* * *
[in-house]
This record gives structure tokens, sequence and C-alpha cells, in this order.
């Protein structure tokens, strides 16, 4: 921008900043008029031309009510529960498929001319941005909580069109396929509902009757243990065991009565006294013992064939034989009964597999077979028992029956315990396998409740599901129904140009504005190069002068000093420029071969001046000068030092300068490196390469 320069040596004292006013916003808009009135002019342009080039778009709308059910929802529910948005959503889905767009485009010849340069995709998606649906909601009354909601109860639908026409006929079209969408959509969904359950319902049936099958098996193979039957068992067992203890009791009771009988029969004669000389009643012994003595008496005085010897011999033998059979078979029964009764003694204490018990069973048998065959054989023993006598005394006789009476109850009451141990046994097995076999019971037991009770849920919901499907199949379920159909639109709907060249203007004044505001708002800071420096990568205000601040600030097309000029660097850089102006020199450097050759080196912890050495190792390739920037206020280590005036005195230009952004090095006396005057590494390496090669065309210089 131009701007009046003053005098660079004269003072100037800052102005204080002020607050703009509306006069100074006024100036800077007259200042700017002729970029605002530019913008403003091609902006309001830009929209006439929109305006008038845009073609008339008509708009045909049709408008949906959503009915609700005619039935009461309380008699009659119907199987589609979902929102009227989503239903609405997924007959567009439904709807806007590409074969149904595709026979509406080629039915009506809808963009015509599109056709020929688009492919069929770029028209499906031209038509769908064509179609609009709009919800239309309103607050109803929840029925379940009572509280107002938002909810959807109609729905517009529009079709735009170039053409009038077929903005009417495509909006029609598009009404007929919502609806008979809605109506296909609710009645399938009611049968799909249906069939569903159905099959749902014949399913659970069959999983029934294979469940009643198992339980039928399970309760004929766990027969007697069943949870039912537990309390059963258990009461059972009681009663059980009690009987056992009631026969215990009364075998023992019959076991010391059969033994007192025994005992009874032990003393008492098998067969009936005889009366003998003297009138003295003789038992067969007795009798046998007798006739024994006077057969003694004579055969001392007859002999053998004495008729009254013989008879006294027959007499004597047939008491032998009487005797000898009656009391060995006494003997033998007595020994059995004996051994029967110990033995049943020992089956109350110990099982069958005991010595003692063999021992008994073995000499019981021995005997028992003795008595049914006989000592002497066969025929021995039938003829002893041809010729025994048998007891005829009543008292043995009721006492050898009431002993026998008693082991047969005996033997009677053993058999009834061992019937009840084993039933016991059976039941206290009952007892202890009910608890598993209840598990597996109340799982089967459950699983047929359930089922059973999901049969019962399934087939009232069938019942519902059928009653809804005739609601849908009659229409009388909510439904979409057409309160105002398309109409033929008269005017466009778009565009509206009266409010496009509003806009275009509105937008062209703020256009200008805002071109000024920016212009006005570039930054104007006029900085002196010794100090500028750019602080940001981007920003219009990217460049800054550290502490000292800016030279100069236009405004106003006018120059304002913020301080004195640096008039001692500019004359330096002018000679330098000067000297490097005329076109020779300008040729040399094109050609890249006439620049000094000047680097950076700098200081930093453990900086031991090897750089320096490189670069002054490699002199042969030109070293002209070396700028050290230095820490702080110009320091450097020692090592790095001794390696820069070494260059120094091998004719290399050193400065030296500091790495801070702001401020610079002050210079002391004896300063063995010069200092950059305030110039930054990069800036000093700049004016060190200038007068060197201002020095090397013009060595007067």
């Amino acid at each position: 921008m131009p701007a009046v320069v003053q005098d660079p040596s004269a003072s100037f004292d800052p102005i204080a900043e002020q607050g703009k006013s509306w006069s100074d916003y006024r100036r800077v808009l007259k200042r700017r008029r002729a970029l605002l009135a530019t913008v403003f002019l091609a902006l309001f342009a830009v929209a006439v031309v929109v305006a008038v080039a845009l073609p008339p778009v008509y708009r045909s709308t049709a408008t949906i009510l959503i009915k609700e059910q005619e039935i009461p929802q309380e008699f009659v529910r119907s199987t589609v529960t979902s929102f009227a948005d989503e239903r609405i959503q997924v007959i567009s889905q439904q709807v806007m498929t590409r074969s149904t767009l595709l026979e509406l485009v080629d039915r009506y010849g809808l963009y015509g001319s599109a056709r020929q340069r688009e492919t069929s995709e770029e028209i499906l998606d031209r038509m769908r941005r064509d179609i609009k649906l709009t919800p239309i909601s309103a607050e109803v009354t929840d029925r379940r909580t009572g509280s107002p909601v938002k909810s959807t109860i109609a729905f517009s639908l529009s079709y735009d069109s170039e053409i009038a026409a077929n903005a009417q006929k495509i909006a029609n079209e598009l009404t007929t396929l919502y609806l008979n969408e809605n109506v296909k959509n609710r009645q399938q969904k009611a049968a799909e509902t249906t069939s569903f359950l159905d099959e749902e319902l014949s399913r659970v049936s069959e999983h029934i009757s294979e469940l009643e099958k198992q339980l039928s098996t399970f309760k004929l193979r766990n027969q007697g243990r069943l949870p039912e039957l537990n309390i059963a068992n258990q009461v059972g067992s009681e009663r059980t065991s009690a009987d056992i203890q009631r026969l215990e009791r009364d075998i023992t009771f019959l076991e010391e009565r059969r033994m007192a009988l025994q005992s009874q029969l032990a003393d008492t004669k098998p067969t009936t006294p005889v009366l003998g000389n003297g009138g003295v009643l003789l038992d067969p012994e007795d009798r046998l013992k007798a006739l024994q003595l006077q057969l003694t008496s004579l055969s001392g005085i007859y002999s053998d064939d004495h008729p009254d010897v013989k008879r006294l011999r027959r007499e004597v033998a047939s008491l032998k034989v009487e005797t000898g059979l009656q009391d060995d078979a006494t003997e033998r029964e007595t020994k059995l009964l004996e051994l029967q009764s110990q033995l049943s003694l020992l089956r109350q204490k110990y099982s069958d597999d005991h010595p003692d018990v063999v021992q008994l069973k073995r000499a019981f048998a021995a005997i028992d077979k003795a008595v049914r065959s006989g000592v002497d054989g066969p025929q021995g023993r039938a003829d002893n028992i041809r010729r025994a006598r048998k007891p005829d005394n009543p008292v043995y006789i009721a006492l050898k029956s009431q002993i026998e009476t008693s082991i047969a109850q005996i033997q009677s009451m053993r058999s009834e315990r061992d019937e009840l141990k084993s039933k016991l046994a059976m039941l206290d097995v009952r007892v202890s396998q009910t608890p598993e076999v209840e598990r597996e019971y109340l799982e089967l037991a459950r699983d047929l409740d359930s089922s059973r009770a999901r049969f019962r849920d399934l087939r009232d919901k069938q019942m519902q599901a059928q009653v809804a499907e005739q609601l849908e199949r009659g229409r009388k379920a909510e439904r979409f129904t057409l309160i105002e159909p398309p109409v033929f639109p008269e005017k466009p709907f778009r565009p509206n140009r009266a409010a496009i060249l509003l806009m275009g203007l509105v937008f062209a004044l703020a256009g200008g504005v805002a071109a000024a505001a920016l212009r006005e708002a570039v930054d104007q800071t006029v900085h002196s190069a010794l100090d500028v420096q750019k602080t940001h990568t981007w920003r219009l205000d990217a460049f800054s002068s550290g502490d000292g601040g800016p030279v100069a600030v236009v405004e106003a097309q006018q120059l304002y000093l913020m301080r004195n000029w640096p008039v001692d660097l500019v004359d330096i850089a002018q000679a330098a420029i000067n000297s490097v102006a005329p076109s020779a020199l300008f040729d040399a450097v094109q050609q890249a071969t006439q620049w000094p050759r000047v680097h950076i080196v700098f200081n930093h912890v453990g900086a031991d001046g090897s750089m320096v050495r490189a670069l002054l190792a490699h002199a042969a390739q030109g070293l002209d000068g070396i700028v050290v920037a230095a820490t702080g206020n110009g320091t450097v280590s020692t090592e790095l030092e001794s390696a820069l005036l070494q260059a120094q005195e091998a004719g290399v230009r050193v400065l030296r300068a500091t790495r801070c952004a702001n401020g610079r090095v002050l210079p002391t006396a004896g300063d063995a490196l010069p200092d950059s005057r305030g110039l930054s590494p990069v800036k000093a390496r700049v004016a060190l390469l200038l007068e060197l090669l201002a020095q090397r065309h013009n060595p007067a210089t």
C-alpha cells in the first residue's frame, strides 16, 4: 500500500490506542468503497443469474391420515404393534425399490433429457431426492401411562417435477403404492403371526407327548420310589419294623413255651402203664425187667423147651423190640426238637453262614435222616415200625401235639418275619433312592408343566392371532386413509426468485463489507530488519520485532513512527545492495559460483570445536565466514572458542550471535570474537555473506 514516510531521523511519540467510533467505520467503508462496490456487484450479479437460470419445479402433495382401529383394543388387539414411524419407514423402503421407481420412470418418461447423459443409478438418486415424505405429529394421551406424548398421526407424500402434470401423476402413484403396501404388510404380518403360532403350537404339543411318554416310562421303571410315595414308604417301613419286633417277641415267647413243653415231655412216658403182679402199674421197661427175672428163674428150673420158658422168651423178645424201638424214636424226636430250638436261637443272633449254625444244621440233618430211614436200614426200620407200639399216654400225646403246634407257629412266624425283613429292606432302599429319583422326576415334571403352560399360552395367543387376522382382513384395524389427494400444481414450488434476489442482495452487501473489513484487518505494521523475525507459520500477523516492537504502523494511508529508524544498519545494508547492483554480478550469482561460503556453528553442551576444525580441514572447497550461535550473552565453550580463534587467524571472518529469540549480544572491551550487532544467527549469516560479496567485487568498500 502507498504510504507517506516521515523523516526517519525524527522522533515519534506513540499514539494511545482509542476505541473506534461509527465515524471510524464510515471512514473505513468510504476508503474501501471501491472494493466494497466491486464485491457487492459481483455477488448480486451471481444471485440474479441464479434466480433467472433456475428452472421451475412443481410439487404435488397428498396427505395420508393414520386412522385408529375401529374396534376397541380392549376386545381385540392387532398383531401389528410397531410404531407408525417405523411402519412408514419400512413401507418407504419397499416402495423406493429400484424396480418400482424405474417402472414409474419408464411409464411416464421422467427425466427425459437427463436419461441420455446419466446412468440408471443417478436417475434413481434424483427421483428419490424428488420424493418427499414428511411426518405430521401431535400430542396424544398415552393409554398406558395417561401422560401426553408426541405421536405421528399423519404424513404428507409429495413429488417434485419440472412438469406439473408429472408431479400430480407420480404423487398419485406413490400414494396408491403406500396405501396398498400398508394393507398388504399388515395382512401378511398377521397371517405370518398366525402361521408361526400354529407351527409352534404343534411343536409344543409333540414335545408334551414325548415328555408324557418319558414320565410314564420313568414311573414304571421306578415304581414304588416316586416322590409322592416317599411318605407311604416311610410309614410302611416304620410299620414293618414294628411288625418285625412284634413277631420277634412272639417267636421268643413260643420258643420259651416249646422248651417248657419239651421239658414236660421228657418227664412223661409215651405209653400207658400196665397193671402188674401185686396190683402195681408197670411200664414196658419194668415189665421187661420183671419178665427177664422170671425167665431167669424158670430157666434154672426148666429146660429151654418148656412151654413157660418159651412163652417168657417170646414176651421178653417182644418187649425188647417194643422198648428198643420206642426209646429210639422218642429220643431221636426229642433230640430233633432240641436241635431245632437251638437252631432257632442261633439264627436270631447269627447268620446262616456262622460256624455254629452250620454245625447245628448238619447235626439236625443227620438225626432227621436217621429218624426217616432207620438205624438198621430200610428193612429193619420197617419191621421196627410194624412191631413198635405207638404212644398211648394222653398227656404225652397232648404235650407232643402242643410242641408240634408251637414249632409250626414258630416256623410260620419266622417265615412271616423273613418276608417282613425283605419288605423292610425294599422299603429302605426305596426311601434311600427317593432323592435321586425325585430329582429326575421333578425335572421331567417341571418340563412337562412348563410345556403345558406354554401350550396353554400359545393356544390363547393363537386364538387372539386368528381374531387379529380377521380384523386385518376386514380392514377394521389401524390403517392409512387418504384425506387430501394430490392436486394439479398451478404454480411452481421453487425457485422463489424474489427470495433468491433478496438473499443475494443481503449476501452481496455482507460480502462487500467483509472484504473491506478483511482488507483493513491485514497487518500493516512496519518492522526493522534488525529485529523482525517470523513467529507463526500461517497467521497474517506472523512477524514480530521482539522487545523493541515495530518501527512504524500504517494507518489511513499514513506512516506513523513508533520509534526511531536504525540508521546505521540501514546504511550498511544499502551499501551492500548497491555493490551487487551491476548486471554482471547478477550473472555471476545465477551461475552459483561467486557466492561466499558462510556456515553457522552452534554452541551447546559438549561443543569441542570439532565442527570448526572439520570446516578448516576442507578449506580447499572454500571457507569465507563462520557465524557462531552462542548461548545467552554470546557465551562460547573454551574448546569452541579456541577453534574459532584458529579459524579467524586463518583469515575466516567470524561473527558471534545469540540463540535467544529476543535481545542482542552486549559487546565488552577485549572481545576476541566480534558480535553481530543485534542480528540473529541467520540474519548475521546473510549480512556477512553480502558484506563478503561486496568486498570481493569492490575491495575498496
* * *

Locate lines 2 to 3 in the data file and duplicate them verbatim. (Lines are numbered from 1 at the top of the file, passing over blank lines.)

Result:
This record gives structure tokens, sequence and C-alpha cells, in this order.
């Protein structure tokens, strides 16, 4: 921008900043008029031309009510529960498929001319941005909580069109396929509902009757243990065991009565006294013992064939034989009964597999077979028992029956315990396998409740599901129904140009504005190069002068000093420029071969001046000068030092300068490196390469 320069040596004292006013916003808009009135002019342009080039778009709308059910929802529910948005959503889905767009485009010849340069995709998606649906909601009354909601109860639908026409006929079209969408959509969904359950319902049936099958098996193979039957068992067992203890009791009771009988029969004669000389009643012994003595008496005085010897011999033998059979078979029964009764003694204490018990069973048998065959054989023993006598005394006789009476109850009451141990046994097995076999019971037991009770849920919901499907199949379920159909639109709907060249203007004044505001708002800071420096990568205000601040600030097309000029660097850089102006020199450097050759080196912890050495190792390739920037206020280590005036005195230009952004090095006396005057590494390496090669065309210089 131009701007009046003053005098660079004269003072100037800052102005204080002020607050703009509306006069100074006024100036800077007259200042700017002729970029605002530019913008403003091609902006309001830009929209006439929109305006008038845009073609008339008509708009045909049709408008949906959503009915609700005619039935009461309380008699009659119907199987589609979902929102009227989503239903609405997924007959567009439904709807806007590409074969149904595709026979509406080629039915009506809808963009015509599109056709020929688009492919069929770029028209499906031209038509769908064509179609609009709009919800239309309103607050109803929840029925379940009572509280107002938002909810959807109609729905517009529009079709735009170039053409009038077929903005009417495509909006029609598009009404007929919502609806008979809605109506296909609710009645399938009611049968799909249906069939569903159905099959749902014949399913659970069959999983029934294979469940009643198992339980039928399970309760004929766990027969007697069943949870039912537990309390059963258990009461059972009681009663059980009690009987056992009631026969215990009364075998023992019959076991010391059969033994007192025994005992009874032990003393008492098998067969009936005889009366003998003297009138003295003789038992067969007795009798046998007798006739024994006077057969003694004579055969001392007859002999053998004495008729009254013989008879006294027959007499004597047939008491032998009487005797000898009656009391060995006494003997033998007595020994059995004996051994029967110990033995049943020992089956109350110990099982069958005991010595003692063999021992008994073995000499019981021995005997028992003795008595049914006989000592002497066969025929021995039938003829002893041809010729025994048998007891005829009543008292043995009721006492050898009431002993026998008693082991047969005996033997009677053993058999009834061992019937009840084993039933016991059976039941206290009952007892202890009910608890598993209840598990597996109340799982089967459950699983047929359930089922059973999901049969019962399934087939009232069938019942519902059928009653809804005739609601849908009659229409009388909510439904979409057409309160105002398309109409033929008269005017466009778009565009509206009266409010496009509003806009275009509105937008062209703020256009200008805002071109000024920016212009006005570039930054104007006029900085002196010794100090500028750019602080940001981007920003219009990217460049800054550290502490000292800016030279100069236009405004106003006018120059304002913020301080004195640096008039001692500019004359330096002018000679330098000067000297490097005329076109020779300008040729040399094109050609890249006439620049000094000047680097950076700098200081930093453990900086031991090897750089320096490189670069002054490699002199042969030109070293002209070396700028050290230095820490702080110009320091450097020692090592790095001794390696820069070494260059120094091998004719290399050193400065030296500091790495801070702001401020610079002050210079002391004896300063063995010069200092950059305030110039930054990069800036000093700049004016060190200038007068060197201002020095090397013009060595007067």